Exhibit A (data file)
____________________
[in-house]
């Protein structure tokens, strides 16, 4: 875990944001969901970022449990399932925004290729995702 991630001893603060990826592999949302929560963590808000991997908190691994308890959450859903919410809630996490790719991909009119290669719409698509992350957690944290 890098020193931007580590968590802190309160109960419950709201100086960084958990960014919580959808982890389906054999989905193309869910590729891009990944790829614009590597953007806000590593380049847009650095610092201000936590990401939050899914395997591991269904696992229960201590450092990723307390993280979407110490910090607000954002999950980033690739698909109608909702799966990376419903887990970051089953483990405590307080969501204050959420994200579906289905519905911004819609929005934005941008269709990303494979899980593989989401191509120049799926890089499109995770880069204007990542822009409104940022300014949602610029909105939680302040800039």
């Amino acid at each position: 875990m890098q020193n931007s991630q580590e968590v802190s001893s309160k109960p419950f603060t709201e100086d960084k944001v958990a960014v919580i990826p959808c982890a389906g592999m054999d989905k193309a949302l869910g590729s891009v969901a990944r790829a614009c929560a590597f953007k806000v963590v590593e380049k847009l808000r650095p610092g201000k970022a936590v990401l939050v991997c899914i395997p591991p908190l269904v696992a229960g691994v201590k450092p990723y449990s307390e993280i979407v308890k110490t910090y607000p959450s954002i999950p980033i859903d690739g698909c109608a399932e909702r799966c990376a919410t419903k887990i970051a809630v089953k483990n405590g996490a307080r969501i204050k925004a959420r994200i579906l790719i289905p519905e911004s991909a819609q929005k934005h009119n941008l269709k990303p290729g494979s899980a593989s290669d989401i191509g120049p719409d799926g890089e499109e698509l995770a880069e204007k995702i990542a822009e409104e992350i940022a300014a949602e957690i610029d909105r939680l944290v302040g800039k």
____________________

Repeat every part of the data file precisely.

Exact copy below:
[in-house]
């Protein structure tokens, strides 16, 4: 875990944001969901970022449990399932925004290729995702 991630001893603060990826592999949302929560963590808000991997908190691994308890959450859903919410809630996490790719991909009119290669719409698509992350957690944290 890098020193931007580590968590802190309160109960419950709201100086960084958990960014919580959808982890389906054999989905193309869910590729891009990944790829614009590597953007806000590593380049847009650095610092201000936590990401939050899914395997591991269904696992229960201590450092990723307390993280979407110490910090607000954002999950980033690739698909109608909702799966990376419903887990970051089953483990405590307080969501204050959420994200579906289905519905911004819609929005934005941008269709990303494979899980593989989401191509120049799926890089499109995770880069204007990542822009409104940022300014949602610029909105939680302040800039």
């Amino acid at each position: 875990m890098q020193n931007s991630q580590e968590v802190s001893s309160k109960p419950f603060t709201e100086d960084k944001v958990a960014v919580i990826p959808c982890a389906g592999m054999d989905k193309a949302l869910g590729s891009v969901a990944r790829a614009c929560a590597f953007k806000v963590v590593e380049k847009l808000r650095p610092g201000k970022a936590v990401l939050v991997c899914i395997p591991p908190l269904v696992a229960g691994v201590k450092p990723y449990s307390e993280i979407v308890k110490t910090y607000p959450s954002i999950p980033i859903d690739g698909c109608a399932e909702r799966c990376a919410t419903k887990i970051a809630v089953k483990n405590g996490a307080r969501i204050k925004a959420r994200i579906l790719i289905p519905e911004s991909a819609q929005k934005h009119n941008l269709k990303p290729g494979s899980a593989s290669d989401i191509g120049p719409d799926g890089e499109e698509l995770a880069e204007k995702i990542a822009e409104e992350i940022a300014a949602e957690i610029d909105r939680l944290v302040g800039k």